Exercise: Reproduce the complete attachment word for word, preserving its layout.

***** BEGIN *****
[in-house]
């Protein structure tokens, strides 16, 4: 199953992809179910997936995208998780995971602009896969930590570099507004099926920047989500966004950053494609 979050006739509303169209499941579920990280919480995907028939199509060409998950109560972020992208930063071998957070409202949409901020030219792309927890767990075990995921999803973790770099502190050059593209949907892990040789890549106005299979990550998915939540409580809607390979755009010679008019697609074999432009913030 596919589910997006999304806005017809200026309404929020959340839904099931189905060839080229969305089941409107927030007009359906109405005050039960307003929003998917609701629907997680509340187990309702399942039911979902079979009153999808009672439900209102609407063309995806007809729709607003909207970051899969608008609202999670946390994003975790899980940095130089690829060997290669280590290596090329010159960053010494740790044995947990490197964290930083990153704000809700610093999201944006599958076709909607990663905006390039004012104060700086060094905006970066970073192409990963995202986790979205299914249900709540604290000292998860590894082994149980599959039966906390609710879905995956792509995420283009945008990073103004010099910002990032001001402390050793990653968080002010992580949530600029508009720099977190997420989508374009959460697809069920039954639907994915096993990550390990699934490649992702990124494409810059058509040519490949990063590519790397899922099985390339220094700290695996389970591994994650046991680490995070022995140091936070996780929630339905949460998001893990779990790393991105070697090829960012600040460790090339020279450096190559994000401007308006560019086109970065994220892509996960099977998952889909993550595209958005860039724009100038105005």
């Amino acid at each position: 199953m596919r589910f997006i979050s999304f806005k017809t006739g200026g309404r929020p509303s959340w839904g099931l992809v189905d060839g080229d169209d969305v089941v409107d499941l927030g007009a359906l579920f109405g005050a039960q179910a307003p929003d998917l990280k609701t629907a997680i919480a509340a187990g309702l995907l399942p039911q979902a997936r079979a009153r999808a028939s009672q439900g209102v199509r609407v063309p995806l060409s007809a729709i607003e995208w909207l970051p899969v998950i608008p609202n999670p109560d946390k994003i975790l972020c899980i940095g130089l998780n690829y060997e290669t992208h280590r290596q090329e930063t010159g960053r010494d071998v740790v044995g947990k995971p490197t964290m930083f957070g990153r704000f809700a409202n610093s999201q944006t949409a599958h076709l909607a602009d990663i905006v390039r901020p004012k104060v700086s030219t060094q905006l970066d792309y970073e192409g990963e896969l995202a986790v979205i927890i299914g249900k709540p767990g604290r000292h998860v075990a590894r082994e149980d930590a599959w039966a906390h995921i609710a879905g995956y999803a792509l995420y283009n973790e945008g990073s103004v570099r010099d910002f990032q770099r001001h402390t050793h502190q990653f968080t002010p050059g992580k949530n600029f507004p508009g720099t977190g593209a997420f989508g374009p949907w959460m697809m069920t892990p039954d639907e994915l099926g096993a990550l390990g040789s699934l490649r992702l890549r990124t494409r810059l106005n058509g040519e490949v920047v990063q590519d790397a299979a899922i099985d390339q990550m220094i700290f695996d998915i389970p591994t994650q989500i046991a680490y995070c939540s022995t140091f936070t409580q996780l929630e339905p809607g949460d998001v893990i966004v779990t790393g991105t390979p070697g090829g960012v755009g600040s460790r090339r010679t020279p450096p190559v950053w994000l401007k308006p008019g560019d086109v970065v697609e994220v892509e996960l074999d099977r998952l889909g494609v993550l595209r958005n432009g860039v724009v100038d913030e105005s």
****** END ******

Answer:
[in-house]
């Protein structure tokens, strides 16, 4: 199953992809179910997936995208998780995971602009896969930590570099507004099926920047989500966004950053494609 979050006739509303169209499941579920990280919480995907028939199509060409998950109560972020992208930063071998957070409202949409901020030219792309927890767990075990995921999803973790770099502190050059593209949907892990040789890549106005299979990550998915939540409580809607390979755009010679008019697609074999432009913030 596919589910997006999304806005017809200026309404929020959340839904099931189905060839080229969305089941409107927030007009359906109405005050039960307003929003998917609701629907997680509340187990309702399942039911979902079979009153999808009672439900209102609407063309995806007809729709607003909207970051899969608008609202999670946390994003975790899980940095130089690829060997290669280590290596090329010159960053010494740790044995947990490197964290930083990153704000809700610093999201944006599958076709909607990663905006390039004012104060700086060094905006970066970073192409990963995202986790979205299914249900709540604290000292998860590894082994149980599959039966906390609710879905995956792509995420283009945008990073103004010099910002990032001001402390050793990653968080002010992580949530600029508009720099977190997420989508374009959460697809069920039954639907994915096993990550390990699934490649992702990124494409810059058509040519490949990063590519790397899922099985390339220094700290695996389970591994994650046991680490995070022995140091936070996780929630339905949460998001893990779990790393991105070697090829960012600040460790090339020279450096190559994000401007308006560019086109970065994220892509996960099977998952889909993550595209958005860039724009100038105005």
């Amino acid at each position: 199953m596919r589910f997006i979050s999304f806005k017809t006739g200026g309404r929020p509303s959340w839904g099931l992809v189905d060839g080229d169209d969305v089941v409107d499941l927030g007009a359906l579920f109405g005050a039960q179910a307003p929003d998917l990280k609701t629907a997680i919480a509340a187990g309702l995907l399942p039911q979902a997936r079979a009153r999808a028939s009672q439900g209102v199509r609407v063309p995806l060409s007809a729709i607003e995208w909207l970051p899969v998950i608008p609202n999670p109560d946390k994003i975790l972020c899980i940095g130089l998780n690829y060997e290669t992208h280590r290596q090329e930063t010159g960053r010494d071998v740790v044995g947990k995971p490197t964290m930083f957070g990153r704000f809700a409202n610093s999201q944006t949409a599958h076709l909607a602009d990663i905006v390039r901020p004012k104060v700086s030219t060094q905006l970066d792309y970073e192409g990963e896969l995202a986790v979205i927890i299914g249900k709540p767990g604290r000292h998860v075990a590894r082994e149980d930590a599959w039966a906390h995921i609710a879905g995956y999803a792509l995420y283009n973790e945008g990073s103004v570099r010099d910002f990032q770099r001001h402390t050793h502190q990653f968080t002010p050059g992580k949530n600029f507004p508009g720099t977190g593209a997420f989508g374009p949907w959460m697809m069920t892990p039954d639907e994915l099926g096993a990550l390990g040789s699934l490649r992702l890549r990124t494409r810059l106005n058509g040519e490949v920047v990063q590519d790397a299979a899922i099985d390339q990550m220094i700290f695996d998915i389970p591994t994650q989500i046991a680490y995070c939540s022995t140091f936070t409580q996780l929630e339905p809607g949460d998001v893990i966004v779990t790393g991105t390979p070697g090829g960012v755009g600040s460790r090339r010679t020279p450096p190559v950053w994000l401007k308006p008019g560019d086109v970065v697609e994220v892509e996960l074999d099977r998952l889909g494609v993550l595209r958005n432009g860039v724009v100038d913030e105005s």